JULY 13TH, 2024
Disk Drive Add-on For The Famicom ((famicom Disk System)) (www.nesworld.com)
APRIL 17 2017


The folling information was taken from the book, Game Over - How Nintendo zapped an American industry, captured your dollars and enslaved your children, written by David Sheff. Minor things have been changed or added.

On February 21 - 1986, after two major delays, Nintendo was ready to launch a new product in Japan, an add-on piece of hardware for their extremely successful Family Computer, better known as Famicom. The new product was called Famicom Disk System, and would be the "new media of family computers" the company boasted.

The new add-on was no less than a disk drive which ad to be attached through the cartridge port of the Famicom, using a special RAM cartridge. With it, the Famicom could run software on floppy disks instead of cartridges. At the time ROM chips were quite expensive, so Nintendo invented the Disk System to lower not only manufacturing costs, but also retail prices.

The Disk System was rather expensive though, 15000 yen - whic is more than $100). Nintendo did everything they could to make it seductive though. They claimed that games would be better, since disks had more memory than cartridges. They would ofcourse also be cheaper. Famicom cartridges originally cost about 2500 yen. That figure doubled by 1985 to 5000yen, almost $40. Dragon Quest 4 was sold for more than $80. Disk games would only be 2600yen, about $20.

The biggest advantage to the Disk System for consumers was that the disks could be used again and again. If costumers who had bought a game they didn't like or ones they grew tired of, a special machine called the Disk Writer, which looked a bit like a jukebox, would be set up in toy and hobby shops throughout Japan. Instead of a menu of songs, the Disk Writer had a list of the latest games. A disk would slip into the Disk Writer and the existing game would be replaced by a new one. The fee was only 500yen.

In an expensive advertisement campaign, Nintendo announced that some of the up-comming games only would be available for the Disk System. It said there would be 10000 Disk Writers in retail outlets in the first year. Half a million Disk Systems were sold in three months, almost 2 million in 1986 alone.

But there was dissatisfaction with the system. Licensees hated it. They had to determine wether to sell games in cartridge or disk form - or both. Nintendo charged them a rather large fee to convert their games to disk, and returns were much lower than on cartridge games. Nintendo required the licensees to sign a new contract if they wanted to make Disk System games, and it included new restrictions. Nintendo not only determined which games would be released on disk, but also retained half ownership of the copyrights to all Disk System games.

There were other problems. Semiconductor technology improved and prices dropped, so Nintendo disks actually had less storage capacity than cartridges. As if that wasn't enough, retailers complained that the Disk Writer took up too much space in their stores.

By 1990, 4.4 million Disk Systems had been sold, sofar less than Nintendo had projected, keep in mind that the fist two million units were sold already in 1986. The company backed off it's promise (threat) to release games only on disk. Super Mario Bros was supposed to have been a disk game, but it came both as disk game and cartridge. The best games were available on cartridge, so many disk systems fell into disuse. The system was not a resounding success, but the sale of 4 million pieces of hardware at over $100 each can hardly be described as a failure.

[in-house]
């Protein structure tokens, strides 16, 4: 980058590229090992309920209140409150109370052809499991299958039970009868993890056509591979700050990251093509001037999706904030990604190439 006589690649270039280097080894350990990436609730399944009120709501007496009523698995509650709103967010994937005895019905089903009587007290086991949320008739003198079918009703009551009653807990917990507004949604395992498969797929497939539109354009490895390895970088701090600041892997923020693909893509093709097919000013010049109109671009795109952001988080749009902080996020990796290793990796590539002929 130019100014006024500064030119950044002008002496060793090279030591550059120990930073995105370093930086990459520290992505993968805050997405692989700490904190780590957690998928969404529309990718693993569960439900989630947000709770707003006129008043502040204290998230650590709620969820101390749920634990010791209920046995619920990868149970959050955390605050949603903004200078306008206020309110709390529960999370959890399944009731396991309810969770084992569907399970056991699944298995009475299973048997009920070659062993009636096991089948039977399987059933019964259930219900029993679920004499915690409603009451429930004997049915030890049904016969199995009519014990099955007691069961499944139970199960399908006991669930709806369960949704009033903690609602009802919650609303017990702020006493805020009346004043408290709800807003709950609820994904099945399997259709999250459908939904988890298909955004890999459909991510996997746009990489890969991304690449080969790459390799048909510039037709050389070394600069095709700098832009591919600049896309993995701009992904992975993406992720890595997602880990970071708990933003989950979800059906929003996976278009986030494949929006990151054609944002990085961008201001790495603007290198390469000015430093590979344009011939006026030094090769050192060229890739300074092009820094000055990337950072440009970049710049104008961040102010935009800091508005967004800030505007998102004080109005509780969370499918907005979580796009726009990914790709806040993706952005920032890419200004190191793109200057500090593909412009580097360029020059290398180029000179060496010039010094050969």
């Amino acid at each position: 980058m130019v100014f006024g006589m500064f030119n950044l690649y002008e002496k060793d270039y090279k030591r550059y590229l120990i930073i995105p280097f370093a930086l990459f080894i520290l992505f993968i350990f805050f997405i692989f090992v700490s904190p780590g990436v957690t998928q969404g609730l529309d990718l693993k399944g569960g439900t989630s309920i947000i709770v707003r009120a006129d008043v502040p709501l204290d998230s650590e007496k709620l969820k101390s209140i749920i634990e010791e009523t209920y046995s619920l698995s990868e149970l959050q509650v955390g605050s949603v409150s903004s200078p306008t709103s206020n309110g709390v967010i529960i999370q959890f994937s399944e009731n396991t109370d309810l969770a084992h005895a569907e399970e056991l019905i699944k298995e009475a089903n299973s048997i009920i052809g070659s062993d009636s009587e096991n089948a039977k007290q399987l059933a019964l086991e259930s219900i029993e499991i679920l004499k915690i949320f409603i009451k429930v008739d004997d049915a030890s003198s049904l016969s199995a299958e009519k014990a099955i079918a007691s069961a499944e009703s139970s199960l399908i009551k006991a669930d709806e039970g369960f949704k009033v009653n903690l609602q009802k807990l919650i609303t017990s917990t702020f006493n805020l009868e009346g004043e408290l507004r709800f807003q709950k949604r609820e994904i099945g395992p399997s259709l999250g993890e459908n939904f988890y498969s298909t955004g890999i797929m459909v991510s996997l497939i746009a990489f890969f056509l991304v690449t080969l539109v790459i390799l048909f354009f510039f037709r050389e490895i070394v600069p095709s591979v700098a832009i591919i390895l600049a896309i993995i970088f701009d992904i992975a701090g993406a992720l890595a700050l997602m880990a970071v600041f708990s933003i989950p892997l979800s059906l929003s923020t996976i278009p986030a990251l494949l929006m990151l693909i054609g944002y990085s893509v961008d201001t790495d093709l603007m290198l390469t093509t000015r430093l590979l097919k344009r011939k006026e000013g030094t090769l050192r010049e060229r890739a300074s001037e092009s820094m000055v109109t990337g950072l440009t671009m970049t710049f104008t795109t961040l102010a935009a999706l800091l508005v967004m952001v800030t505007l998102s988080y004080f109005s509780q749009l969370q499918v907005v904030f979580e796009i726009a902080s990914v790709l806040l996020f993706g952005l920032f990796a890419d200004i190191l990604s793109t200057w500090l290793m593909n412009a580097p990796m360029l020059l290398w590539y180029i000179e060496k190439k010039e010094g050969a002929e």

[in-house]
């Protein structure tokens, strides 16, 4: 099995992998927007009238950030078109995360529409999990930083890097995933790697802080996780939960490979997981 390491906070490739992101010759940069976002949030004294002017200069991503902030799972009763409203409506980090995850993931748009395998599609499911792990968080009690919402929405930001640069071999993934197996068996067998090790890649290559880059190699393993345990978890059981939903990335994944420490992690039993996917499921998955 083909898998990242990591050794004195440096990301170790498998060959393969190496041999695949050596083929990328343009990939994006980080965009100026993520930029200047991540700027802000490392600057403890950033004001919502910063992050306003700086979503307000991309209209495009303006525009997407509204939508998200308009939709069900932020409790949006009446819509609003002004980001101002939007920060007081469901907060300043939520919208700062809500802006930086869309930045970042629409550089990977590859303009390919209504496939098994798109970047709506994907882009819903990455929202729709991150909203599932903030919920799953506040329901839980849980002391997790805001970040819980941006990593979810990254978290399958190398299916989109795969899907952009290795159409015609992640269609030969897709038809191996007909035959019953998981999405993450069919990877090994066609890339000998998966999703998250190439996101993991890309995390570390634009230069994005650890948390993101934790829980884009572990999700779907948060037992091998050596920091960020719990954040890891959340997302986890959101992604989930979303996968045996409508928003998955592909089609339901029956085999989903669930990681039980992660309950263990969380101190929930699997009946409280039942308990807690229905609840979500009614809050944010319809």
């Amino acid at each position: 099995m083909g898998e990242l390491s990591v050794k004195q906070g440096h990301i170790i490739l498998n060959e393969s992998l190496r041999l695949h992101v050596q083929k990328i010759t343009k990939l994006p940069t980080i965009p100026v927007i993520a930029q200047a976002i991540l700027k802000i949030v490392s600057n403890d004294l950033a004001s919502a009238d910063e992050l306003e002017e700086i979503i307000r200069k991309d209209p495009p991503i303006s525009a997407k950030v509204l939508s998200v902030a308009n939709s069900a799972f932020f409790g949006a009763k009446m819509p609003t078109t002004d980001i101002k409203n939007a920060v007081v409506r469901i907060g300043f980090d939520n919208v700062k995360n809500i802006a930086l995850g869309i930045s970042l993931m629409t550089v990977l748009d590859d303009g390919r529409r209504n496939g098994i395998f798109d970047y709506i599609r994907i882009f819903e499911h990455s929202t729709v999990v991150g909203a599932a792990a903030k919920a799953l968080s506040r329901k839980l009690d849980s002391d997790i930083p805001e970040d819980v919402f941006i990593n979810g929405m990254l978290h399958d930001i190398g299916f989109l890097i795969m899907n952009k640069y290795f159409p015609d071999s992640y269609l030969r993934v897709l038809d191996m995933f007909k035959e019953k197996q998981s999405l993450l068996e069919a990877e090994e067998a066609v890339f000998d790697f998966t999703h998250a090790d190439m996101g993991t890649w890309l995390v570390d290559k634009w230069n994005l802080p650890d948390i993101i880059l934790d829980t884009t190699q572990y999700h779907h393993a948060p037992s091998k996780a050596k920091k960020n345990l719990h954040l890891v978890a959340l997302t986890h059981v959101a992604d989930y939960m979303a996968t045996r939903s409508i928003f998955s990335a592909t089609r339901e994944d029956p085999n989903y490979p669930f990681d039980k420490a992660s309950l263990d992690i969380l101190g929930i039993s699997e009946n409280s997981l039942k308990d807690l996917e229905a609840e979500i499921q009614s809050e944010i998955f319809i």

However, the Famicom Disk System, in short FDS, was not as bad as David Sheff claimed in his book. Back in the days there were fan clubs, and serveral Japanese I've been talking to loved the system more than anything. If you search on some of the japanese internet searchengines, you will be able to find a long list of homepages made by people who have made Famicom Disk Fanclubs with slogans such as "WE LOVE DISK SYSTEM" :)

Another reason why the Disk System became such a huge success was that just about every disk game had a save function, even games like Castlevania and Metroid, which we remember as not having the ability to save.

But the success of the Famicom Disk System was mostly because of the pirate business going on at the time. At one point, pirate disks were much easier to find than original Nintendo disks. If you take a look on ebay today, you will also see that around 70-80% of the disks sold, are pirate disks.

The Disk System was put to rest around 1988, when Nintendo decided to take them off the shelves due to piracy. But the system lived on, the last Famicom Disk game known to have been produced, was Puyo Puyo Volume 5, released in 1991.

Nintendo didn't quit supporting the Famicom Disk System until Septemer 30 - 2003 though. Over 100 FDS titles had been available for purchase from their website in Japan. New disks were not available, but owners of original FDS disks could have them overwritten with new games for 500 yen (Disk Writer).

Because of the massive piracy going on at the time, a Nintendo Entertainment System Disk System was never planned, and then again, maybe it was. The NES featured a secret expansion port, for which a Disk System could have been planned. This is nothing but wild guesses though.


The Famicom disk system, labeled HVC-022, is a box with the drive itself and a battery compartment which requires 6 type C batteries. The system is also able to use a powersupply. I don't know the real specs, but I've with great result used a Sega Megadrive powersupply (output of 10V and 1.2A, center polarity negative).

To be able to connect to the Famicom, a RAM adapter, labeled HVC-023, is included. The RAM adapter connects to the Famicom through the cartridge slot and to the disk drive through an attached cable to the backside of the disk system. The RAM adapter contains 32 kilobytes of PRG RAM (Program RAM) and 8 kilobytes of CHR RAM (Character RAM).